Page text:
The official June 16 statement was barely uttered when the majority nationwide opposition to the Trump Cuba policy was once again reignited. Indeed, it was already extremely active and vocal before the Little Havana, Miami venue and date were announced on June 9. By stage-managing the event in Little Havana, Trump was preaching to the choir, one that does not even include the rest of Florida, where the majority of Cuban-Americans oppose the blockade, or at least support the Obama policy of making the blockade somewhat more flexible. Trump’s trademark manner of hand-picking events to spread the word across the country will not work. His Cold War rhetoric will not detract the forces that want to increase trade and travel to Cuba.
I like to think that those Venezuelans who have been reported by Reuters (nonetheless) as coming to the rescue of injured people during the spate of violence in Venezuela are sincere in their intentions. 
However, the fact that they have adopted the donning of white helmets as a symbol of their “altruism” makes it all very suspicious. Are we witnessing the birth of the Venezuelan version of the White Helmets of Syria?
Chemical weapons kill by causing a terrible death mostly to innocent people not involved in the conflict, but just by being nearby. That inevitably includes children. Those who do not die immediately will live scarred for life physically and mentally.
When I observe violence through media outlets anywhere in the world I seem to notice that it often comes from a rightwing ideology (neoliberal, conservative, capitalist, imperialist, etc). Often It also comes from misguided groups without a real or acceptable ideology who practice violence for the sake of violence. By the way, that gives a bad name to anarchism because that's how those groups are labeled. Anarchism as I understand it has an ideology even if you don't agree with it.
It is with great contempt that I question the report of March 14 by Luis Almagro, Secretary General of the Washington-based Organization of American States (OAS), accusing Venezuela of human rights abuses and of holding political prisoners, further demanding that Venezuela hold elections in 30 days.
Latin America may not have the military clout, but it has three major assets needed to challenge the United States: political will, economic resources, and a key strategic position as the U.S. “backyard”.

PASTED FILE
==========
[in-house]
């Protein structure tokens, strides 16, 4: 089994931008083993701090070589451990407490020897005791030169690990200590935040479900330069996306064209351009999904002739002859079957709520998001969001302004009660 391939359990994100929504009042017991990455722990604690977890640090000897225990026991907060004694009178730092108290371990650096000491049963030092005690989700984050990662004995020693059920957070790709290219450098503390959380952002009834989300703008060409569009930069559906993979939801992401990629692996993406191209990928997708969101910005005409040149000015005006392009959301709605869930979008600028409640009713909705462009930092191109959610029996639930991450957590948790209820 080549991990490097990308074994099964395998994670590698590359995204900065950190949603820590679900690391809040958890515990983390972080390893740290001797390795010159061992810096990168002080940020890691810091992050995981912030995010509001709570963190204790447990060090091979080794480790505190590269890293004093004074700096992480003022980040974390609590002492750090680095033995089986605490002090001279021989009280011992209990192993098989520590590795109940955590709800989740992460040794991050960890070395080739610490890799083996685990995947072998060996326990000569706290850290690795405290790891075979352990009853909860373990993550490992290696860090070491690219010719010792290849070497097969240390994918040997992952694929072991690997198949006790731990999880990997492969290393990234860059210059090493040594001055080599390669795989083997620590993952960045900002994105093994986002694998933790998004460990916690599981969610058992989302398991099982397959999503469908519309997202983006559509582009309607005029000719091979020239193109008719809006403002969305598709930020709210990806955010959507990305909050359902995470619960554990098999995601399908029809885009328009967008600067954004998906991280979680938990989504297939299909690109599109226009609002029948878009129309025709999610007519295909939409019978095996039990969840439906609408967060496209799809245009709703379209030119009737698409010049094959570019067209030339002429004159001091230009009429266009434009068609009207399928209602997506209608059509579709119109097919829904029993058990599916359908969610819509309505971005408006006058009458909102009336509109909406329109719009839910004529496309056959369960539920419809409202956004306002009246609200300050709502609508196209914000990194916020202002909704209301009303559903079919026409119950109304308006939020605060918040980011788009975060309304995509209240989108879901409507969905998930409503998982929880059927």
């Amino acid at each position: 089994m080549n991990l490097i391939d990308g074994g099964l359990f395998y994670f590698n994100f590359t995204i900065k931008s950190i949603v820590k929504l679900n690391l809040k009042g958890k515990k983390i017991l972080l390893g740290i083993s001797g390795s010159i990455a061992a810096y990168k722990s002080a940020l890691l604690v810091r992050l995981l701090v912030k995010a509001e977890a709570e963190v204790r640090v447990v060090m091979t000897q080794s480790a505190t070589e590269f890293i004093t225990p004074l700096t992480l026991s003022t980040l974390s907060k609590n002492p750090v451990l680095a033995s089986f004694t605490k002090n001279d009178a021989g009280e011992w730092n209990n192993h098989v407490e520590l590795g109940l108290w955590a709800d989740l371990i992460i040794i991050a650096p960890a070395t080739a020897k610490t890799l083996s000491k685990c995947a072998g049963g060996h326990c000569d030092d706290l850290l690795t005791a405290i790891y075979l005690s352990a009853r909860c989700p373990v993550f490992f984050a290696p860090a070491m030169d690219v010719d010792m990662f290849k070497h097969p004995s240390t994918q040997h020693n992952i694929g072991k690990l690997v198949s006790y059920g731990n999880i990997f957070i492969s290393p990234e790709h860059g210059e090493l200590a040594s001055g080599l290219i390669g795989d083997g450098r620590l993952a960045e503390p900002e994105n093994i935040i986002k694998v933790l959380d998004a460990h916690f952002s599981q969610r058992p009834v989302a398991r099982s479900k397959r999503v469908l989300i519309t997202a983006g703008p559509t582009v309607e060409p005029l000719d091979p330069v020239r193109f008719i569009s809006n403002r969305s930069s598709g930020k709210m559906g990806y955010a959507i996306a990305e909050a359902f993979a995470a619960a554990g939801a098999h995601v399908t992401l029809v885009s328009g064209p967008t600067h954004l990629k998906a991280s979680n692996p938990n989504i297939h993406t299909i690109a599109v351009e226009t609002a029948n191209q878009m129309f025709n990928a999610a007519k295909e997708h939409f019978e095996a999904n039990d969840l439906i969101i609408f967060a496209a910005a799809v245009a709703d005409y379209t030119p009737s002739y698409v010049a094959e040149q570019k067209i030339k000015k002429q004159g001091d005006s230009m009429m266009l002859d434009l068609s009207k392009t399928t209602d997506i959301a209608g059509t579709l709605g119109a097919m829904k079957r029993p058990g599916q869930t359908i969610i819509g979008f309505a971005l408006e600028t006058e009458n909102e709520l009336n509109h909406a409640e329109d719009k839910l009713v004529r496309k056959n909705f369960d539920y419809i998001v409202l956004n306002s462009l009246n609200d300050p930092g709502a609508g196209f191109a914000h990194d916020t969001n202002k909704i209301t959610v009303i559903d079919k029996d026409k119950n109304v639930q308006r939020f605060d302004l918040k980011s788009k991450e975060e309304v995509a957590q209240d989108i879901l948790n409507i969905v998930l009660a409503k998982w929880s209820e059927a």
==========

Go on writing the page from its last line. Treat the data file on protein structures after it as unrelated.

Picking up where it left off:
The main focus of world politics is still on U.S. president Donald Trump and it will continue to be for a while in part due to his outspoken (at times unpredictable) personality, but mostly because he does happen to have his finger on the nuclear, financial and political trigger of the Empire. That finger may well set off what have already been called “Trumpquakes”. 
The U.S. has never mastered the art of coexistence and solidarity. Those are not words used in U.S. foreign policy. But those should be our bottom line words.
Americans in general and particularly American presidents historically have been quite nationalistic, and have projected that idea to what is known as U.S.-centered policies. Even if they did not say the words “America first”, as Trump has clearly spelled them out, all the actions of U.S. presidents have always put U.S. interests first – albeit their own vision of them – at the expense of many other nations. No one can doubt that on the face of the U.S. domination in the world.
This is the first anniversary of the Cuban Revolution when Fidel Castro is not with us physically. He passed away last 25 November at the age of 90. During nine days he has been officially honoured in Cuba with visits from dignitaries and world leaders who have remembered him for his many achievements for Cubans and for humanity. Around the world, including in Canada from coast to coast, millions have celebrated his life. Many still mourn him.
Today, the movement is redefining its focus after a successful end to the long campaign to secure the release of the Cuban Five (Gerardo Hernández, Ramón Labañino, Antonio Guerrero, René González and Fernando González); an overwhelming victory for the island and its supporters.
A year of intense work is how Kenia Serrano Puig, President of the Cuban Institute of Friendship with the Peoples (ICAP) described 2016, while speaking to the national press in Havana in honor of the institution’s 56th anniversary, and the lead up to the anniversary of the triumph of the Revolution, on January 1.
In 1960, the American sociologist and academic Daniel Bell (1919-2011) published The End of Ideology. It became a classic book in official political science. The publication was listed by Times Literary Supplement as one of the 100 most influential non-fiction books in the second half of the 20th century.